Hilary Ni Lorchain is having a Christmas baby. In about a fortnight's time, the young historian from Dublin will deliver her first-born child. She'll call her Margaret, after a much-loved grandmother.
Judging by the most recent scans, Margaret has a pixie face and curly hair. She's busy in the womb, kicking her legs and touching her toes.
On a recent trip to London, Hilary (33) stopped off at Harrods to buy her baby a dress. She picked a cream woollen one with a ribbon at the front and four buttons on the back, exquisitely made and shockingly expensive. But even though it was the smallest dress in the shop, Margaret will never grow into it.
In about a month, as families gather to celebrate Christmas Day, Hilary and her husband John will prepare to bury their new baby in her dress.
Although she looks perfect to her fingers and toes on the 3D scans, Margaret's tiny body is riddled with illness. She has two heart defects, and is suffering from Edwards Syndrome, a rare genetic disorder which occurs when a child is born with three copies of chromosome 18, rather than the usual two. Her life expectancy is limited to just weeks or days.
It was during her 12-week scan, when doctors started talking in whispers, that Hilary knew her pregnancy would not be a 'normal' one.
"The statistics of something like this happening are around one in 4,000," she says. "But as the opinions of cardiologists, gynaecologists and genetic councillors all converged, the odds were rapidly whittled down until it became a certainty: a one-in-one chance that she would be born with a fatal foetal abnormality.
"Before I knew, I had bought a book entitled The Lazy Girl's Guide to a Blissful Pregnancy. It was about my level – a happily minimalist approach to the whole affair. Now, the title seemed to mock me. I knew I was heading on a very different journey."
At the time of the diagnosis, she was living in London and receiving pre-natal care through the National Health Service. It wasn't long before she realised her plans for the pregnancy differed sharply to what her clinicians presumed she would do.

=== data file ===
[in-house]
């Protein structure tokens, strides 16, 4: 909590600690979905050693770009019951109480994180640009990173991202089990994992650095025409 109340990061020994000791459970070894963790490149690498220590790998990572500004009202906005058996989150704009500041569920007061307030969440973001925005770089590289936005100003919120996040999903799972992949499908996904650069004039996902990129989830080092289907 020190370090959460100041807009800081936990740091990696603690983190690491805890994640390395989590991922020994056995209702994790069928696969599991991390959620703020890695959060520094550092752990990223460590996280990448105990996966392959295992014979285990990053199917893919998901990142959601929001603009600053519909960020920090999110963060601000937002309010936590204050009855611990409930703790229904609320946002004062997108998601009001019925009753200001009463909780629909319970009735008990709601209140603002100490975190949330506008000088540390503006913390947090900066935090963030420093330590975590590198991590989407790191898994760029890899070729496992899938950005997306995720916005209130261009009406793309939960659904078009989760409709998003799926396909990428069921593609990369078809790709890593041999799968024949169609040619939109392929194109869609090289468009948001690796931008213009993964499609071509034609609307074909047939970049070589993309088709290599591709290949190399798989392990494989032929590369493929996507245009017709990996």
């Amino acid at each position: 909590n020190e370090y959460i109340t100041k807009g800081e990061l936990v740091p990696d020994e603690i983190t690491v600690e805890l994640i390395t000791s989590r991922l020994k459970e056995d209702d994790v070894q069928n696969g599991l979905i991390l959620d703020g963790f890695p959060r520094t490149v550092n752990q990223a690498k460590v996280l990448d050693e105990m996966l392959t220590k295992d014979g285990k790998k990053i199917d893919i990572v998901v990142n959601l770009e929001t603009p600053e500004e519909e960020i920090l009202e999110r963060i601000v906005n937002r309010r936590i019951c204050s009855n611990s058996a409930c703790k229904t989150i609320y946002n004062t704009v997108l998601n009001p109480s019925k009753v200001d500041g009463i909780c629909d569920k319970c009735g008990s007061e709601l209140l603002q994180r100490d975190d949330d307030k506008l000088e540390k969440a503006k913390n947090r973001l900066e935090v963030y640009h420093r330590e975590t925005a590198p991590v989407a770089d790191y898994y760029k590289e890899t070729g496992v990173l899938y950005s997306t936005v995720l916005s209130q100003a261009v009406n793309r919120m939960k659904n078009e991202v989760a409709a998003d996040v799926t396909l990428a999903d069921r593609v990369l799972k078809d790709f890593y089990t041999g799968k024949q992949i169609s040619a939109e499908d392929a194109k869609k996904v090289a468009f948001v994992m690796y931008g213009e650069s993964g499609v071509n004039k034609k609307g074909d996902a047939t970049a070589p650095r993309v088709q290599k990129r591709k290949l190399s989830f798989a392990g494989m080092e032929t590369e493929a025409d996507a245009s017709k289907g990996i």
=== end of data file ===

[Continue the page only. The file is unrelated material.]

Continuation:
"Abortion was raised almost immediately," she says. "I'd lived in Britain for years and understood the culture there, but I still found it deeply distressing. Abortion hadn't even entered my head, and it never has once throughout my pregnancy.
"At the hospital, they gave me a handbook, which women in my position are given by default, but it spoke only of termination. It said that you might want to 'hold the baby' after the termination to see that 'the baby, while not perfectly formed, is not a monster'. I recoiled when I read that.. at the thought that any child, healthy or sick, could be considered a monster.
"The staff were extremely well-meaning and caring, but they were puzzled. They said: 'You may want to do something about it, now that you know. You could consider saying goodbye early.' I told them I was rubbish at saying goodbye at the best of times.
"For me, rejecting a termination has always been based on reason – the logical proposition that, just because we cannot see it with our own eyes, life in the womb is real life – not potential life. Whether that life is marked out by illness or fatal anomaly isn't the point.
"My husband John takes a more scientific approach. He feels that Margaret is a genetically unique human being at an early developmental stage rather than a mere 'ball of cells'. We decided to accept the whole journey and try to live it well, rather than be angry and resentful."
Hilary now lives in Kansas, where John is studying medicine. They decided to have Margaret in America because it has dedicated perinatal hospices which look after babies born with fatal abnormalities, and parents who want to see their pregnancies through to their natural end.